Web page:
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Walking vs. Running

It may be the most-asked question of all, particularly by people who are just starting a fitness program.

"Which is better, walking or running?”

I guess the best answer is that whichever activity you are most likely to do on a regular basis is the best one for you. Some people love to run, and will do so every day regardless of the outside temperature or any other circumstances. Many other people will not, or cannot run, and for them walking is the best solution.

I have long been a proponent of walking, and for the vast majority of people I feel it is the best way to go, particularly if you are just starting an exercise program.

Many people are attracted to running because they feel it is the fastest way to lose weight. While it is true that you will burn more calories while running than you would walking, there are other factors to consider.

First, virtually anyone of any age or fitness level can walk. Even if you are extremely obese, you can probably manage to walk a lap in the mall or around the block. It is easy to start out slow and work your way up to 30 minutes to an hour or more.

Next, walking requires very little preparation. You can step out of the office during your lunch hour, walk for 30 minutes and go right back to work. Unless it’s an extremely hot or humid day, you probably aren’t going to get so sweaty that you require a shower afterward.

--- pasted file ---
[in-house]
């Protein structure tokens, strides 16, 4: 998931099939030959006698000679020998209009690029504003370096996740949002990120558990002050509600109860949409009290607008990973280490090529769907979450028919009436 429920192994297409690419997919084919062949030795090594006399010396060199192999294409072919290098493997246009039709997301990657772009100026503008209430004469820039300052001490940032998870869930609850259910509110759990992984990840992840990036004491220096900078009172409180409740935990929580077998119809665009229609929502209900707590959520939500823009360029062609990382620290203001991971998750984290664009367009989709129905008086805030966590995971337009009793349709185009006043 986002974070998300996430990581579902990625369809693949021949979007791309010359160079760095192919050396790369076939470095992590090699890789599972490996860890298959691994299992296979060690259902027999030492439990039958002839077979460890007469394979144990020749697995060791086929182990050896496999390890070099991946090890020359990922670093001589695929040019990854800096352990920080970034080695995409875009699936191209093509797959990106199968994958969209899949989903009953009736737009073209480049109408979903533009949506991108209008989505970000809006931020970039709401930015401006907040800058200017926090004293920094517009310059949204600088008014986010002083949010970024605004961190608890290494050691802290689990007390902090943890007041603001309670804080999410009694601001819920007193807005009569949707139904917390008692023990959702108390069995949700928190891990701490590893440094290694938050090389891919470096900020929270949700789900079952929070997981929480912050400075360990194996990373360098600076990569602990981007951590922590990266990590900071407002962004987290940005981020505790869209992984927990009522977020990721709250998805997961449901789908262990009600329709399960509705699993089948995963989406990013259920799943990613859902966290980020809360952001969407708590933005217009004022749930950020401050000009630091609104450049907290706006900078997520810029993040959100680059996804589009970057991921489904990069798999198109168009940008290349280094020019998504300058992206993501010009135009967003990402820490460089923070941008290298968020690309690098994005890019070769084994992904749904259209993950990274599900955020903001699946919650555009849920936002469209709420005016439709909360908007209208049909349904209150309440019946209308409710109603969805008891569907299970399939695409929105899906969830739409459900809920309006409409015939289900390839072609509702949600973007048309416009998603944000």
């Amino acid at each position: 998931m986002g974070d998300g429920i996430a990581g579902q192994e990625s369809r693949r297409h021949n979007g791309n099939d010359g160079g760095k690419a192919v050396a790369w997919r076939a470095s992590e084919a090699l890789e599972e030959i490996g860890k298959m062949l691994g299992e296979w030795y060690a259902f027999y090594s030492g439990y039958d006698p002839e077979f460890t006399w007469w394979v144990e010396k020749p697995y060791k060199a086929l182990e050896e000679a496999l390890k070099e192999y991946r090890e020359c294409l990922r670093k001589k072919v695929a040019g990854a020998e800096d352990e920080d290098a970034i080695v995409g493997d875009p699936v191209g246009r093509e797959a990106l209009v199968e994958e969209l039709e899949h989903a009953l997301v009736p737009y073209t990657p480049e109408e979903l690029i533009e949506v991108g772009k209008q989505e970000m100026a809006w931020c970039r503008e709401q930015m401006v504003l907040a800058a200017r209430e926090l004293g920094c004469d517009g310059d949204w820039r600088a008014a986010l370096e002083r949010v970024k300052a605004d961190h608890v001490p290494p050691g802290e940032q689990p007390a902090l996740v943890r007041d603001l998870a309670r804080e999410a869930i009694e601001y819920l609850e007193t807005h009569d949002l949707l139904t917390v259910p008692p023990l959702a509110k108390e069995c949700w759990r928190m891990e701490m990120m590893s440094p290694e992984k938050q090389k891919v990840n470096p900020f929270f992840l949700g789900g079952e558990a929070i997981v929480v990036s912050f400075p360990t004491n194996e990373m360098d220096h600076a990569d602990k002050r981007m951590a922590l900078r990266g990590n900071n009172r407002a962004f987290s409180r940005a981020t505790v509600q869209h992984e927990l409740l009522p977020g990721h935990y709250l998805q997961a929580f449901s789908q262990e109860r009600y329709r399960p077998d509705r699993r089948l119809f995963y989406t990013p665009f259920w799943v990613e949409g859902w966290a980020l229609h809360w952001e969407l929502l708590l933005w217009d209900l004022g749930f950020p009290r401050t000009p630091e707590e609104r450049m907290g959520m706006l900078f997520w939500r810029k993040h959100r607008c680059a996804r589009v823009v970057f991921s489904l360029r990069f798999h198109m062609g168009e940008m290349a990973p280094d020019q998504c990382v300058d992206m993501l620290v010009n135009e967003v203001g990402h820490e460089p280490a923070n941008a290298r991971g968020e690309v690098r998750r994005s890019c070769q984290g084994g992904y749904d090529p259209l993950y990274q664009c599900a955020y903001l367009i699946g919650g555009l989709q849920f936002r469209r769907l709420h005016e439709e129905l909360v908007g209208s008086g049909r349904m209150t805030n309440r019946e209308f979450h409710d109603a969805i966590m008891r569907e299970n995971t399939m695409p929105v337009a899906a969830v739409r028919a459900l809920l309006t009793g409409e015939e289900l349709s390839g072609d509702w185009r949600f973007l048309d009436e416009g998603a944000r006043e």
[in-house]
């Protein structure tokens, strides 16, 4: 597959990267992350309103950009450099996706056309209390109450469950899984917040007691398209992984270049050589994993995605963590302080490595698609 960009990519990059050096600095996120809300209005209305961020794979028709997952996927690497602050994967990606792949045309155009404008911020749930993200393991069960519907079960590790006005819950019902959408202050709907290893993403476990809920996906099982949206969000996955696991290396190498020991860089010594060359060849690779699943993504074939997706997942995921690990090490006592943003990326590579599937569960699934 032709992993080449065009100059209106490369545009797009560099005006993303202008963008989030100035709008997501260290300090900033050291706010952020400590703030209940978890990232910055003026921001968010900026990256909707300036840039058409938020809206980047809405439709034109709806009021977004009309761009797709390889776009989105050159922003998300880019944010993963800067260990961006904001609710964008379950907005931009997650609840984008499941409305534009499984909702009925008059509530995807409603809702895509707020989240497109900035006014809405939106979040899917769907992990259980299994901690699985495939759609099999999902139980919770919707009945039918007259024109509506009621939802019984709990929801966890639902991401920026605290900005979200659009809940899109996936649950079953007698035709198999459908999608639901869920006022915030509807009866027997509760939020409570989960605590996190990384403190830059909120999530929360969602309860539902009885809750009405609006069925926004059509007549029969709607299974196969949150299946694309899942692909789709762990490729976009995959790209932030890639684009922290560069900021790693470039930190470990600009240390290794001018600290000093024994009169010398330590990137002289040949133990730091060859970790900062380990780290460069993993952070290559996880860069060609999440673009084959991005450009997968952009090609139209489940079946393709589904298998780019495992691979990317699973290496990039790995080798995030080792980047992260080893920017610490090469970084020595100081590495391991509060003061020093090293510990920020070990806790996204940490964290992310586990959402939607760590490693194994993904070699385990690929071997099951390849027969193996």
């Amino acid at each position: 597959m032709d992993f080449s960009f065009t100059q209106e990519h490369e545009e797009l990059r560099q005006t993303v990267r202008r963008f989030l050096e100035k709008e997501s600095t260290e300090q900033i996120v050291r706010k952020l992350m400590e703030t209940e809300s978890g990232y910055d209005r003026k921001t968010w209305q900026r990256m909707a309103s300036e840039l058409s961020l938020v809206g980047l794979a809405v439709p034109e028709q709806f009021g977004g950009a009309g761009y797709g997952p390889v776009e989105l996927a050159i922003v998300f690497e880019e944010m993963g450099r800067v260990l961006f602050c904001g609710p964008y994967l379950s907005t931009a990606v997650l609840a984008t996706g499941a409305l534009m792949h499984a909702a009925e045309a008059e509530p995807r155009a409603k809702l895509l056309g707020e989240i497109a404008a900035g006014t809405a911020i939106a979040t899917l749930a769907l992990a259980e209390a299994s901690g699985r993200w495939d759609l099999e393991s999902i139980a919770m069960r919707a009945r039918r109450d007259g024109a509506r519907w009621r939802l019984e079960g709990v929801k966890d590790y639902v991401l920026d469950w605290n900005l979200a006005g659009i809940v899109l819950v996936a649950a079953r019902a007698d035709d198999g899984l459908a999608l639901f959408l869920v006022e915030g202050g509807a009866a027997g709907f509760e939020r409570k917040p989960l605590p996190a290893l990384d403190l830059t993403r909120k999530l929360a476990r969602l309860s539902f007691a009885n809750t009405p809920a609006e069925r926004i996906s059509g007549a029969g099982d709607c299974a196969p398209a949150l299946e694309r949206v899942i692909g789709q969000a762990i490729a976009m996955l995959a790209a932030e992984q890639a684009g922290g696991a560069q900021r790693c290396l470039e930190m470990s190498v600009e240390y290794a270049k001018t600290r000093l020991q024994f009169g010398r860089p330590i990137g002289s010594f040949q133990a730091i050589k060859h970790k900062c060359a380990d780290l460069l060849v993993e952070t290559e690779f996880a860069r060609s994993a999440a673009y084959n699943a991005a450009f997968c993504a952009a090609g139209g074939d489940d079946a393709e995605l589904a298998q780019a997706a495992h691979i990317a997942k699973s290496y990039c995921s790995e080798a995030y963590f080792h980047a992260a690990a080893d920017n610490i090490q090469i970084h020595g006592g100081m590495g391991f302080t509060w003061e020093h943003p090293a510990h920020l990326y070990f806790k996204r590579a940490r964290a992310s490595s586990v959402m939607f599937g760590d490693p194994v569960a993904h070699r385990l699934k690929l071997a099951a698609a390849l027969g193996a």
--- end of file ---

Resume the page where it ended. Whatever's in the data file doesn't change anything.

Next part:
You can work in 20 to 30 minutes of walking just about anywhere. When you’re shopping, for example, walking a lap around the inner perimeter of the mall can be an easy way to get 10 to 15 minutes of exercise in without really even thinking about it. Walk a lap before you start shopping and another one afterward, and you’ve turned your visit to the mall into a workout!

Running, on the other hand, almost always requires a change of clothing and a shower afterward (if you have figured out a way to run at a reasonable speed without sweating, please let me know). Unless you are a member of a gym, running indoors is almost impossible, meaning you will be exposed to whatever extreme weather conditions might be in your area. Obviously those can range from freezing temperatures in the winter to sizzling heat in the summer. Unless you are a hard-core runner, you probably are not going to go to the trouble of changing into your running gear, showering when you’re done and changing back into street clothes.

Lastly, be careful when you look at those charts which compare the number of calories burned between running and walking. While it is true that running burns more calories per minute, many people cannot run long enough to achieve the maximum benefits. For example, if you can only run for 10 minutes but you can walk for 45, you might actually burn more calories by taking a brisk walk.

In closing I will just mention the extra strain that running puts on your joints, knees and feet compared to walking. If this is a factor for you, by all means consider walking.

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